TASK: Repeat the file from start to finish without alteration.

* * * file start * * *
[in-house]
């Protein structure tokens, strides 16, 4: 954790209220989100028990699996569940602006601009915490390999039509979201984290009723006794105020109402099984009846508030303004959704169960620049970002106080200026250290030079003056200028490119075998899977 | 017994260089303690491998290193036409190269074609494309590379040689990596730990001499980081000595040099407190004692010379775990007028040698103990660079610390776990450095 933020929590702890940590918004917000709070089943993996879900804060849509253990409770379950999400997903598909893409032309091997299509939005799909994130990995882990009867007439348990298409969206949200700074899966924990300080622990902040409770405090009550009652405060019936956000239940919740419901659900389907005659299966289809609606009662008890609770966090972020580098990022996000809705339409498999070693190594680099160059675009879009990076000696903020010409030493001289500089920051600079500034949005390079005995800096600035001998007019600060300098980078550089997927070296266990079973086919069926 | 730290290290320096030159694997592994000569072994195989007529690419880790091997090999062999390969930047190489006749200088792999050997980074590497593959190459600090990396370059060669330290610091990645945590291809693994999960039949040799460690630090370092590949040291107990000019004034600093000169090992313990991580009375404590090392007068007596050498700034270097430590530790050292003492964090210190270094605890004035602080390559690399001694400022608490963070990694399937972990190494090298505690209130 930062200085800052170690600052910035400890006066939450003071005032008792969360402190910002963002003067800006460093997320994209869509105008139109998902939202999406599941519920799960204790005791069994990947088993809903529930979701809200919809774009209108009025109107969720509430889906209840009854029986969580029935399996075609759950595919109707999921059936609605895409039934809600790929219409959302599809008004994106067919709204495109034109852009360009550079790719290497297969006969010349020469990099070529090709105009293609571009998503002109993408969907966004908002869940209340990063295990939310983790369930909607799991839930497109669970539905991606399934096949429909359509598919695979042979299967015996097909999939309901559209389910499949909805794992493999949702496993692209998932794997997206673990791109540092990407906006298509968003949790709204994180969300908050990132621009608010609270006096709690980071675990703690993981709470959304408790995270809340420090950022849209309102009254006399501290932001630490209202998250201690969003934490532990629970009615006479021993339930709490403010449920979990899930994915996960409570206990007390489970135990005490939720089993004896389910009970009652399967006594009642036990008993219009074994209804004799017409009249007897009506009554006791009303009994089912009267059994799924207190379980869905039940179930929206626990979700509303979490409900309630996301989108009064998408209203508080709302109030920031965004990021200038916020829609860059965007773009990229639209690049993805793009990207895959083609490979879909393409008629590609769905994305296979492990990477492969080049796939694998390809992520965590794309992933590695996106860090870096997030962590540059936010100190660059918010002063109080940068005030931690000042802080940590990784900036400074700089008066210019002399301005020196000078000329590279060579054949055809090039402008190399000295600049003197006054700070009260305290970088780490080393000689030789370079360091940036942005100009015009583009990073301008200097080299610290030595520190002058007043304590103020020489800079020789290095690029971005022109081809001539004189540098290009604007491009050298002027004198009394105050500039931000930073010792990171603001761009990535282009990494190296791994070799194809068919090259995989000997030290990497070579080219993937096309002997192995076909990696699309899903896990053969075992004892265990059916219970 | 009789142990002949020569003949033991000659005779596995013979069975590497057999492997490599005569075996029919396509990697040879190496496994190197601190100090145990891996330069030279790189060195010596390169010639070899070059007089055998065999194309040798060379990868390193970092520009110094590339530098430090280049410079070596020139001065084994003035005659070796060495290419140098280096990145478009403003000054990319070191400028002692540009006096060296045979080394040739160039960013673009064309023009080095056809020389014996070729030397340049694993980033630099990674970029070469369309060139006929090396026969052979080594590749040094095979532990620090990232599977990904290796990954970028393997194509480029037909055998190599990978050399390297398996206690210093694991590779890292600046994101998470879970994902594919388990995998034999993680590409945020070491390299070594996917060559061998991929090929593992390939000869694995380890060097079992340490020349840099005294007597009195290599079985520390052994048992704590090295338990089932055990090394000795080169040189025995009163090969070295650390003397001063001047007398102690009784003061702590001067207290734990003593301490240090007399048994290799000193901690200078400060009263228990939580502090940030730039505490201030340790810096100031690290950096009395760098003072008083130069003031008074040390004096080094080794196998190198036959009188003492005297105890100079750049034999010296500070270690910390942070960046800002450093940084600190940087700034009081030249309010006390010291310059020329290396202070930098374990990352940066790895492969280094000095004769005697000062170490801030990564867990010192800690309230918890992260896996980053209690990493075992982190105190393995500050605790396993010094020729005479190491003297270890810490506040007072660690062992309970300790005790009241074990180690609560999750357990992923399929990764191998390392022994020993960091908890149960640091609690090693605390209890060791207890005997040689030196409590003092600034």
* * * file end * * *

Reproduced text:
[in-house]
């Protein structure tokens, strides 16, 4: 954790209220989100028990699996569940602006601009915490390999039509979201984290009723006794105020109402099984009846508030303004959704169960620049970002106080200026250290030079003056200028490119075998899977 | 017994260089303690491998290193036409190269074609494309590379040689990596730990001499980081000595040099407190004692010379775990007028040698103990660079610390776990450095 933020929590702890940590918004917000709070089943993996879900804060849509253990409770379950999400997903598909893409032309091997299509939005799909994130990995882990009867007439348990298409969206949200700074899966924990300080622990902040409770405090009550009652405060019936956000239940919740419901659900389907005659299966289809609606009662008890609770966090972020580098990022996000809705339409498999070693190594680099160059675009879009990076000696903020010409030493001289500089920051600079500034949005390079005995800096600035001998007019600060300098980078550089997927070296266990079973086919069926 | 730290290290320096030159694997592994000569072994195989007529690419880790091997090999062999390969930047190489006749200088792999050997980074590497593959190459600090990396370059060669330290610091990645945590291809693994999960039949040799460690630090370092590949040291107990000019004034600093000169090992313990991580009375404590090392007068007596050498700034270097430590530790050292003492964090210190270094605890004035602080390559690399001694400022608490963070990694399937972990190494090298505690209130 930062200085800052170690600052910035400890006066939450003071005032008792969360402190910002963002003067800006460093997320994209869509105008139109998902939202999406599941519920799960204790005791069994990947088993809903529930979701809200919809774009209108009025109107969720509430889906209840009854029986969580029935399996075609759950595919109707999921059936609605895409039934809600790929219409959302599809008004994106067919709204495109034109852009360009550079790719290497297969006969010349020469990099070529090709105009293609571009998503002109993408969907966004908002869940209340990063295990939310983790369930909607799991839930497109669970539905991606399934096949429909359509598919695979042979299967015996097909999939309901559209389910499949909805794992493999949702496993692209998932794997997206673990791109540092990407906006298509968003949790709204994180969300908050990132621009608010609270006096709690980071675990703690993981709470959304408790995270809340420090950022849209309102009254006399501290932001630490209202998250201690969003934490532990629970009615006479021993339930709490403010449920979990899930994915996960409570206990007390489970135990005490939720089993004896389910009970009652399967006594009642036990008993219009074994209804004799017409009249007897009506009554006791009303009994089912009267059994799924207190379980869905039940179930929206626990979700509303979490409900309630996301989108009064998408209203508080709302109030920031965004990021200038916020829609860059965007773009990229639209690049993805793009990207895959083609490979879909393409008629590609769905994305296979492990990477492969080049796939694998390809992520965590794309992933590695996106860090870096997030962590540059936010100190660059918010002063109080940068005030931690000042802080940590990784900036400074700089008066210019002399301005020196000078000329590279060579054949055809090039402008190399000295600049003197006054700070009260305290970088780490080393000689030789370079360091940036942005100009015009583009990073301008200097080299610290030595520190002058007043304590103020020489800079020789290095690029971005022109081809001539004189540098290009604007491009050298002027004198009394105050500039931000930073010792990171603001761009990535282009990494190296791994070799194809068919090259995989000997030290990497070579080219993937096309002997192995076909990696699309899903896990053969075992004892265990059916219970 | 009789142990002949020569003949033991000659005779596995013979069975590497057999492997490599005569075996029919396509990697040879190496496994190197601190100090145990891996330069030279790189060195010596390169010639070899070059007089055998065999194309040798060379990868390193970092520009110094590339530098430090280049410079070596020139001065084994003035005659070796060495290419140098280096990145478009403003000054990319070191400028002692540009006096060296045979080394040739160039960013673009064309023009080095056809020389014996070729030397340049694993980033630099990674970029070469369309060139006929090396026969052979080594590749040094095979532990620090990232599977990904290796990954970028393997194509480029037909055998190599990978050399390297398996206690210093694991590779890292600046994101998470879970994902594919388990995998034999993680590409945020070491390299070594996917060559061998991929090929593992390939000869694995380890060097079992340490020349840099005294007597009195290599079985520390052994048992704590090295338990089932055990090394000795080169040189025995009163090969070295650390003397001063001047007398102690009784003061702590001067207290734990003593301490240090007399048994290799000193901690200078400060009263228990939580502090940030730039505490201030340790810096100031690290950096009395760098003072008083130069003031008074040390004096080094080794196998190198036959009188003492005297105890100079750049034999010296500070270690910390942070960046800002450093940084600190940087700034009081030249309010006390010291310059020329290396202070930098374990990352940066790895492969280094000095004769005697000062170490801030990564867990010192800690309230918890992260896996980053209690990493075992982190105190393995500050605790396993010094020729005479190491003297270890810490506040007072660690062992309970300790005790009241074990180690609560999750357990992923399929990764191998390392022994020993960091908890149960640091609690090693605390209890060791207890005997040689030196409590003092600034």